This helpful post is brought to you by Metro Kia Atlanta.
Helping your kids get in the “auto attitude” can be helpful in keeping them happy on the road.
Do your kids fight against car rides? Sometimes explaining expectations for behavior can help prevent a lot of issues that would arise. Kids CAN be logical, especially if we model it. Mentally preparing them with consistent instructions is a great way to break the brooding habits.
- – You are in a contained place.
Discuss the surroundings. This concept is similar to using your inside voice. Because we are inside, we should be quiet; we should be giving; and we should be
- – You have rules for your safety.
“I know you’re in the the third grade, but you still have to sit in your booster seat.” We all know that as our babies get older they want more freedom, even at the cost of safety because they don’t understand the consequences. It might be effective to discuss the repercussions in a child appropriate way of not being safe, like not sitting in your booster seat, playing with the windows, and not wearing your seat belt.
- – You need to be considerate of the driver.
Along with the previous idea, kids should be aware that their actions can have implications on others. Carefully explain what effect they could have on you as a driver. They should also be aware that they could distract other drivers by distracting you, like a domino effect. This would be a great and easy object lesson to show that personal responsibility affect the group.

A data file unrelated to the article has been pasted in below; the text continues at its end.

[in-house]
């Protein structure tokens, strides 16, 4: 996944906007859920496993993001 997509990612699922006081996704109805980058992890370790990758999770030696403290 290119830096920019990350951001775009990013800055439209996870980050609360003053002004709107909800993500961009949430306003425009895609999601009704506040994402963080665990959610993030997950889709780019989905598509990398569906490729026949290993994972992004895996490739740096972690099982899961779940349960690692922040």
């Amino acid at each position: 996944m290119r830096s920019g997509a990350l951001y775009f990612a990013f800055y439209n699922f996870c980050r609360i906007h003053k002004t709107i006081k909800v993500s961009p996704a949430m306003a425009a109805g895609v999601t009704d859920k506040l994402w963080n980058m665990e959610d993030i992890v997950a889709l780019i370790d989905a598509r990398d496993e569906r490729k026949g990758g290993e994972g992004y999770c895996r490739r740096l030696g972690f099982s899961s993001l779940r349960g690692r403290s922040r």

- – You can have fun in the car!
So far this has been a pretty serious talk or series of talks you’ve had with the munchkins. Now’s a good time to bring in the big guns – fun! By suggesting ways they can have fun in the car and facilitating those ways, you’re teaching your young sponge-minds that they are in charge of their own situation based on perspective. Being positive right before a car ride makes a big difference too. Something like, “We’re going to be in the car for 45-minutes, so this is a great time to…”
Being prepared with repetitive guidelines and having a positive attitude about the car ride can make all the difference. What are some ways you prepare your kids to go on the road?